Lots of marketers wonder about the difference between a landing page and a website homepage. It’s a great question because your choice could impact your company’s lead generation, website conversions, profitability, and branding.
So, What’s the Difference Between Them?
Here’s the biggest difference between a landing page and a homepage: purpose.
A landing page and a website homepage serve different purposes for your business. To determine which one you need and whether it will be effective, look at its purpose.
What a Website Homepage Does:
- Establishes your brand identity.
- Sparks interest and attention for your company.
- Directs visitors to go deeper and view other pages of your website that contain the relevant content they’re looking for.
- SUMMARY: A homepage captures interest and spreads it out to your site.
What a Landing Page Does:
- Satisfies a visitor’s desire for an answer to a certain question.
- Draws attention to a specific offer.
- Converts visitors with a single call-to-action, like completing a form or clicking to buy.
- SUMMARY: A landing page captures interest and drills it down to one action.
Take a moment to review the bolded points above, and you’ll instantly see the primary difference between the two types of pages: the purpose that each serves
12 Ways to Know What's Best
Now let’s look at 12 handy ways to know whether you should be directing people to your homepage or setting up a specific landing page for a campaign.
1. Consider Your Need for Conversions.
Landing pages are built to convert. Homepages are not.
2. Your Audience Wants Something General vs. Specific.
Visitors have a range of reasons for visiting a homepage, and one of the most common is seeking general knowledge about a company’s services after searching online. By contrast, landing page visitors have a specific reason for visiting that’s tied to a certain marketing campaign.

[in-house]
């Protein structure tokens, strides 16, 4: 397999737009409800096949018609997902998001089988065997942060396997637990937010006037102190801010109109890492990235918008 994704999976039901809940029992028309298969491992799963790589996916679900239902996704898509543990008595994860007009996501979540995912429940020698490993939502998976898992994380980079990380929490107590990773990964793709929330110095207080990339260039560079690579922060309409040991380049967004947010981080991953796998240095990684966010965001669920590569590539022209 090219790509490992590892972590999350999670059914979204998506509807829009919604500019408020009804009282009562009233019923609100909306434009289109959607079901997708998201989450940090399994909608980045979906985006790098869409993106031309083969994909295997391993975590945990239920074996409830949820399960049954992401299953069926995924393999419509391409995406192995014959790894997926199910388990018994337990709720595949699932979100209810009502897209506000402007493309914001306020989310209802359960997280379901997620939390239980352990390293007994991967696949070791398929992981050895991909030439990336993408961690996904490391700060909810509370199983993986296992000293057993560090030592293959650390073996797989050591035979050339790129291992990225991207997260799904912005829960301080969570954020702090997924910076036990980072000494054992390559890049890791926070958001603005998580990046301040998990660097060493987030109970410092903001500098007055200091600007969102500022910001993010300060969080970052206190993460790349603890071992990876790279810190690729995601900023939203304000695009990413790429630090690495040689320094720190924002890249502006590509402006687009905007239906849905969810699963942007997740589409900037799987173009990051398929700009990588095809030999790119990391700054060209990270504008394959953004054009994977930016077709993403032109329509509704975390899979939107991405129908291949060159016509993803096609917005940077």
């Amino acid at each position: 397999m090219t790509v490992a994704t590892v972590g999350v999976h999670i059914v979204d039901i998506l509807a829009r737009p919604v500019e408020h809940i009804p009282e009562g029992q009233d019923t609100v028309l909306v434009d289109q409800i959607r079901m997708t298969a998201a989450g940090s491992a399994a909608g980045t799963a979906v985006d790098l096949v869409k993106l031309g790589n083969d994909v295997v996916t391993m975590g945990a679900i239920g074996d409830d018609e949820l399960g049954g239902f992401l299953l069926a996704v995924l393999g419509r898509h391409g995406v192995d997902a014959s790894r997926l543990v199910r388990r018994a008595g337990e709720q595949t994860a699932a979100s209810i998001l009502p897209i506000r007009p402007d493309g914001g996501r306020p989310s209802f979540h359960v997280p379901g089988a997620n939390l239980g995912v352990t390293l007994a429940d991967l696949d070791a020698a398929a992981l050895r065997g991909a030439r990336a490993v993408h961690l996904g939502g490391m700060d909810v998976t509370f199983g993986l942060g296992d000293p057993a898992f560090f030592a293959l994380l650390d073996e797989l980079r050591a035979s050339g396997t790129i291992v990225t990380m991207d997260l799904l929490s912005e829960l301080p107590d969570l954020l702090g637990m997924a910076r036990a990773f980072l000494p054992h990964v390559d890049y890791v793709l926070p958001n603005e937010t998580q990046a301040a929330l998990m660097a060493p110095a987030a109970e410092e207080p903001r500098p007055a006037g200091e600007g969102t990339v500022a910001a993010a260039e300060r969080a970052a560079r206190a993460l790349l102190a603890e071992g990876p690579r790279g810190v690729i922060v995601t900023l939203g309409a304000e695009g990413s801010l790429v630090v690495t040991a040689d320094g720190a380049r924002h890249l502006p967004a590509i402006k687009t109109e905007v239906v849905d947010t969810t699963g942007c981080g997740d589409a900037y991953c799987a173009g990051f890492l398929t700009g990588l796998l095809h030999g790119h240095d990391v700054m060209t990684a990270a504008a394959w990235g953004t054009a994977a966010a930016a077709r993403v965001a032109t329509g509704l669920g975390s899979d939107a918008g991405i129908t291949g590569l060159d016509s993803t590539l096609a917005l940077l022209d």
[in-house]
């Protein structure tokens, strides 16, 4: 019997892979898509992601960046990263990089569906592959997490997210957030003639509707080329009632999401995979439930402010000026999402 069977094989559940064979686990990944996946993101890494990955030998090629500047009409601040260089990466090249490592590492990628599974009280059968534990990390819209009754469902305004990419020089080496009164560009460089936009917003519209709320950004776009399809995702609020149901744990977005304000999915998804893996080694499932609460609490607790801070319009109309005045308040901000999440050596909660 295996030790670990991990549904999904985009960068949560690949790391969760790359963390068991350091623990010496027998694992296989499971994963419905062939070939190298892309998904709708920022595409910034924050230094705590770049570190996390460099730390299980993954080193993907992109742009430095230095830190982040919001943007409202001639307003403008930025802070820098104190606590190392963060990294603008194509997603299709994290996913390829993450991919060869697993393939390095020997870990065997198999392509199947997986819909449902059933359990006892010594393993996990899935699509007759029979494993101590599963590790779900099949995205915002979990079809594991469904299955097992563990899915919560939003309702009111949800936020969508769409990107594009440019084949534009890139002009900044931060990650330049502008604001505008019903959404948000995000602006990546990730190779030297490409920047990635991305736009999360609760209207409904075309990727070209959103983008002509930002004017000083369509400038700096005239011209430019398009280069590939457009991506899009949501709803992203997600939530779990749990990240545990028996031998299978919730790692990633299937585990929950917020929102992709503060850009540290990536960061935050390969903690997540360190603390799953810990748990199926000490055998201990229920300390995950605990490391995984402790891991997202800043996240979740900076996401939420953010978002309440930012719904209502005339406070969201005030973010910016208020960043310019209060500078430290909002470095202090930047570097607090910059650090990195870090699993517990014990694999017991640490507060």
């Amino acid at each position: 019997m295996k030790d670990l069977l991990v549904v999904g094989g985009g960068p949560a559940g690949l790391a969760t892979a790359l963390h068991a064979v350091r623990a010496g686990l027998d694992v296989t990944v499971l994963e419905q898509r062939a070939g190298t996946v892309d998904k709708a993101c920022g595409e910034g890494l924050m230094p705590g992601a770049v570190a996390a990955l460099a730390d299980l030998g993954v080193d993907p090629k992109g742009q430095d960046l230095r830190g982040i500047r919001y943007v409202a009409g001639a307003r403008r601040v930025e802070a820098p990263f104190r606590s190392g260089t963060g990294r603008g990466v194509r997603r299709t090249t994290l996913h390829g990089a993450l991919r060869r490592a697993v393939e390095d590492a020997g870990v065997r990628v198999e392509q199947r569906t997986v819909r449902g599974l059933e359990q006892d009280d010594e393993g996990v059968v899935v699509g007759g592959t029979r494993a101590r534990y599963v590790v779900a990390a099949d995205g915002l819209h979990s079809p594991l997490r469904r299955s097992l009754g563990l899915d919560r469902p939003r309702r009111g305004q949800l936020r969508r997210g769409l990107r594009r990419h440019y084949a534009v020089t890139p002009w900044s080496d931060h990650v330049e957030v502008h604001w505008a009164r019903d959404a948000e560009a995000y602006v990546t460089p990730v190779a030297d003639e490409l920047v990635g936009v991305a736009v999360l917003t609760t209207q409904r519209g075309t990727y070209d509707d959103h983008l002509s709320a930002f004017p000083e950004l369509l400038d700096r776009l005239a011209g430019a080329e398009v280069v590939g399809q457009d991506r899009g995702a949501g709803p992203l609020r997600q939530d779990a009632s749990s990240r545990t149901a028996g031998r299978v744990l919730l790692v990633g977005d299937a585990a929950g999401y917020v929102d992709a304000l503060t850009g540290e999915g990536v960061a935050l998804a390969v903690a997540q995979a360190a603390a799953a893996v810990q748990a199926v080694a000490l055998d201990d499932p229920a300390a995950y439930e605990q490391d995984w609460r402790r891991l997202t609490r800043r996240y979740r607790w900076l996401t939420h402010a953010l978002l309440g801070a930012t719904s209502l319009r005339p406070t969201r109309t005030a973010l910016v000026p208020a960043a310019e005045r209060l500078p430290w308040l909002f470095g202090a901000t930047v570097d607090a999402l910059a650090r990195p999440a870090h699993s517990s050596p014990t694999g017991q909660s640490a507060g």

3. Are You Linking to Ads, Posts, or Emails?
A landing page is often linked to pay-per-click ads, social posts/ads, emails, and other outside traffic-building channels. A homepage is the page visitors see when they navigate to your main website address.
4. Is a Single Action the Top Priority?
A homepage contains robust website navigation, so people can click around and choose to do lots of things. But a landing page contains no navigation that could inspire a visitor to leave the page. You want them to do only one thing: follow the call to action (CTA).
5. Broad vs. Focused Behavior
The desired behavior of a visitor to a homepage is to visit more pages on your website. The desired behavior of a visitor to a landing page is to click a single button or complete a short form.
6. Is the Headline a Special Offer?
Landing page headlines focus on a specific offer, using language that connects the visitor to the content they just clicked, so there’s no question they’re in the right place. Homepage headlines focus on clearly communicating your company’s value proposition.
7. Value vs. Vision
Both homepages and landing pages use subheadings as segues to the body copy. However, landing page subheads usually reinforce the value of taking the individual offer. Homepage subheads often speak to a visitor’s bigger-picture vision of your company.
8. Consider the Photos/Videos
Both landing pages and homepages feature images, artwork, photos, illustrations, and videos. But while homepages share a robust vision of your entire brand, landing pages typically feature only the product or service in the offer.
9. Storytelling, or Straight to the Point?
Homepage text tells the story of your company and makes different points about your brand. Landing page text gets right to the point and is focused on presenting value to the viewer. In fact, a landing page could almost be called a “leading page” because its intent is to drive new leads.
10. The Power of Persuasion
Both homepages and landing pages take advantage of the power of persuasion from social proof. This includes things like testimonials, reviews, likes and follows, media mentions, verification or trust seals, and powerful statistics. But this is especially true in a long-form landing page, which answers every possible question while still guiding the viewer to a single “buy” button.
11. Does it Need a Prominent Form?
A landing page needs a simple form placed high up on the page so visitors can take action right away. The landing page form’s effectiveness is measured by the percentage of visitors that complete and submit it. If a form is placed on a homepage, it should still be simple, but it doesn’t need to be as prominent on the page.
12. Testing! Testing!
Landing pages can improve dramatically with testing. Optimize conversion rates of landing pages by utilizing A/B or split testing, which compares a control page against a variation of the page. You can test the headline, on-page copy, call-to-action copy, images versus video, form length and style, as well as CTA button design, page design, social proof, and the offer itself.